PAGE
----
(1) that the particle זֶה, twice repeated (in 1 Samuel 17:38 and in 1 Samuel 17:41), may be legitimately rendered, “This (one) twenty years I was with thee” (1 Samuel 17:38), i.e. taking care of thy flocks; and “this for myself (another) twenty years in thy house,” i.e. serving for thy daughters and thy cattle (cf. Exodus 14:20; Job 21:23, Job 21:25; Ecclesiastes 6:5);
(2) that on this hypothesis more time is afforded for the birth of Jacob’s family, viz. twenty-seven years instead of seven; and
(3) that it relieves the narrative of certain grave chronological difficulties in connection with Judah and his family, which, on the supposition of the shorter period, subsequently emerge, such as that Judah and his sons must have been quite children when they married (vide Genesis 38:1-1.38.11). But, on the other hand, in favor of the accepted chronology it may be urged—
(1) that the interposition of a second twenty years in the middle of the first is unnatural;
(2) that, though legitimate, the proposed rendering of זֶה does not at first sight suggest itself as that which Jacob intended;
(3) that it is not impossible for Jacob’s family to have been born in the short space of seven years (vide Genesis 27:1; Genesis 30:35);
(4) that in reality the difficulties connected with Judah and his sons are not removed by the hypothesis of a forty years’ sojourn in Padan-aram any more than by a sojourn of only twenty years, since Judah must have married either after the sale of Joseph, in which case only twenty-two years remain for the birth and marriage of Er and Onan, for Pharez and Zarah, Judah’s children by Tamar, to grow to manhood, and for Pharez to have two sons, Hezron and Hamul, before descending to Egypt, unless indeed, as Kurtz supposes, Judah’s grandchildren were born in Egypt; or before the sale of Joseph—indeed, if Hezron and Hamul were born in Canaan, before the birth of Joseph, i.e. while Judah was yet in Padan-aram, which is contrary to the narrative (vide Genesis 38:1, Genesis 38:2). For these reasons, though adopted by some excellent authorities (Bishop Horsley, Adam Clarke, ‘Speaker’s Commentary,’ Inglis), the computation of Dr. Kennicott does not appear of sufficient weight to set aside the ordinary reckoning, which is followed by interpreters of equal credit (Keil, Kalisch, Kurtz, Lange, Murphy, Wordsworth). And thou hast changed my wages ten times (vide 1 Samuel 17:7). Except (לוּלֵי, if not, i.e. unless, introducing the protasis of the sentence) the God of my father, the God of Abraham, and the fear of Isaac,—i.e. the object of Isaac’s fear, not “terror”, viz. God; פַּחַד being used metonymically of that which inspires reverence or fear, like σέβας and σέβασμα. The entire clause is a periphrasis for Jehovah of 1 Samuel 17:3, which is usually ascribed to the Jehovist, while the present verse belongs, it is alleged, to the fundamental document—had been with—or, for (cf. Psalms 124:1, Psalms 124:2)—me (during the whole period of my sojurn in Padan-aram, but especially during the last six years), surely (כִּי, then, commencing the apodosis) thou hadst sent me away now empty (as by thy stratagem in changing my wages thou didst design; but) God hath seen mine affliction (cf. Genesis 29:32; Exodus 3:7) and the labor—especially that which is wearisome, from a root signifying to toil with effort so as to become fatiguing (cf. Job 39:11)—of my hands, and rebuked—i.e. reproved, sc. thee, as in Genesis 21:25 (LXX; Vulgate, A.V; Calvin, Ainsworth, Lange, Kalisch, and others); or judged, sc. it, i.e. mine affliction, in the sense of pronouncing an opinion or verdict on it, as in 1 Chronicles 12:17 (Keil, Murphy); or proved, sc. it, viz. that he had seen my affliction (Dathius, Poole); or decided, sc. betwixt us, as in 1 Chronicles 12:37 (Furst, Gesenius) thee yester-night.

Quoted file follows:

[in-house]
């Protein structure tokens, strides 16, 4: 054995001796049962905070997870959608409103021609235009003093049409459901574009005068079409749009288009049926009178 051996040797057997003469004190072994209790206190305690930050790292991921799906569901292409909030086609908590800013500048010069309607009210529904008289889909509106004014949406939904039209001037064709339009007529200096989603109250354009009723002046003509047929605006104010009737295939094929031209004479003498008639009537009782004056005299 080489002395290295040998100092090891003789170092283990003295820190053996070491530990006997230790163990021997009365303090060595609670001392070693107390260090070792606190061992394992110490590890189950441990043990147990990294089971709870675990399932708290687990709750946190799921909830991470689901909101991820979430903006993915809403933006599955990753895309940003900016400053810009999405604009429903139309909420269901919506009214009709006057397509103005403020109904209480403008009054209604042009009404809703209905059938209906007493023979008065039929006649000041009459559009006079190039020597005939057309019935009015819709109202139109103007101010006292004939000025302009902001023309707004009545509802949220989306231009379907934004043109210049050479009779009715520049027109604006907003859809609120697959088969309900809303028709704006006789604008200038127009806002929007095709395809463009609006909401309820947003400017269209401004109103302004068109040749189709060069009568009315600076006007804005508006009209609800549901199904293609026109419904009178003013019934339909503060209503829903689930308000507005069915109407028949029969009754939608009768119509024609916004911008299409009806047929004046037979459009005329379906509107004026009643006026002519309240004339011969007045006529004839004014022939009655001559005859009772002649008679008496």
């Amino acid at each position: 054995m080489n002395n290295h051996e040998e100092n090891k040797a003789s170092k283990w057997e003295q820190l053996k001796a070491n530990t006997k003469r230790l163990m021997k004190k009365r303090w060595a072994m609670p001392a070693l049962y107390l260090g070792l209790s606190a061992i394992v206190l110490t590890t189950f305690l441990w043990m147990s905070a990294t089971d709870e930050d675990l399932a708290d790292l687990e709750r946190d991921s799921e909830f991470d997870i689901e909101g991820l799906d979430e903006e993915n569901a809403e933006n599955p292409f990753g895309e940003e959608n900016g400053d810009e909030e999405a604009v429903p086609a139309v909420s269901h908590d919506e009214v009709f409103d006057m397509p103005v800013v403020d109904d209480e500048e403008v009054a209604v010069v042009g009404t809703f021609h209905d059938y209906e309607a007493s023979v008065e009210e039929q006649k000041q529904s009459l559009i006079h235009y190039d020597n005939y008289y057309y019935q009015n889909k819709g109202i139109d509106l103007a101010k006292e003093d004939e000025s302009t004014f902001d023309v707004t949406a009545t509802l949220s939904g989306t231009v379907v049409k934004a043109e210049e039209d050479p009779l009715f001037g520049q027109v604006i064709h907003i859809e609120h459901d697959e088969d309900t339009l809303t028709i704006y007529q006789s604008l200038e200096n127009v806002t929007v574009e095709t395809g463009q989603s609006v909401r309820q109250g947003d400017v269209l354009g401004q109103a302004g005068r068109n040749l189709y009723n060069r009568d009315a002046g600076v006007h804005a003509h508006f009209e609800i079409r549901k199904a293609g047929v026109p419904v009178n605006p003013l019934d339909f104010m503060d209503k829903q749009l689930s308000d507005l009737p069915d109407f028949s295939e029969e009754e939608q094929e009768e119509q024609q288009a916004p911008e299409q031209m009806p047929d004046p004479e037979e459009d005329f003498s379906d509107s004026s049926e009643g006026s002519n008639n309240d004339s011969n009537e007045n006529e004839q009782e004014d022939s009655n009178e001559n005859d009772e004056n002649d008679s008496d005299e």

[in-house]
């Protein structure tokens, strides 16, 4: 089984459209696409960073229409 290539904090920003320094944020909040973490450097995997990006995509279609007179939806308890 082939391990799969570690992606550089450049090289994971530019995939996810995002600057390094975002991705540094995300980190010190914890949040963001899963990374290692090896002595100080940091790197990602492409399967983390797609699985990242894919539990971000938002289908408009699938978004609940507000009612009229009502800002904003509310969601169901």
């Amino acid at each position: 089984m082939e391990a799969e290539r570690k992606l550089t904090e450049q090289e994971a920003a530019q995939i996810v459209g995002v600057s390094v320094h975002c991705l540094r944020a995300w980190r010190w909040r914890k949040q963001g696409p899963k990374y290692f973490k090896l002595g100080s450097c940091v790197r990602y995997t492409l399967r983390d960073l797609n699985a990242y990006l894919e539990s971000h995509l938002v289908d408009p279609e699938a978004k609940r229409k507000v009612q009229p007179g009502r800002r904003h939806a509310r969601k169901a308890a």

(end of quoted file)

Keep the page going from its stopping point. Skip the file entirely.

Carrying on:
Ellicott’s Bible Commentary also makes note of the debate over Jacob’s time in Padan-aram in verse 41:
(41) Thus have I been . . . —Heb., This for me twenty years in thy house, but taken in connection with the preceding this, in Genesis 31:38, the meaning is “During the one twenty years that I was with thee, thy ewes, &c.,” upon which follows “During the other twenty years that were for me in thy house, I served thee, &c.” (See Note on Genesis 29:27, and Excursus on the Chronology of Jacob’s Life.)
Verse 42 contains an interesting phrase:
42 If the God of my father, the God of Abraham and the Fear of Isaac, had not been on my side, …
Why call God “the Fear of Isaac”? From Ellicott:
(42) The fear of Isaac—That is, the object of Isaac’s worship. The reason given by the Jewish Commentators for this remarkable way of describing the Deity whom Isaac served is that, as his father was still alive, Jacob would have been wanting in reverence, if he had spoken of God as “Isaac’s God,” even though Jehovah had condescended so to call Himself (Genesis 28:13).
Another point here that the verse brings us back to is that Isaac is in fact still alive. Jacob fled from his brother Esau twenty (or forty) years ago, under the belief that his father Isaac likely does not have long to live. Isaac believes himself (or so it seems) to not have long to live and thus starts to hand out deathbed blessings. Rebekah tells Jacob she will let him know when it is safe to return. Clearly after Jacob leaves Isaac experiences a remarkable recovery or at least a remarkable prolonging of his life.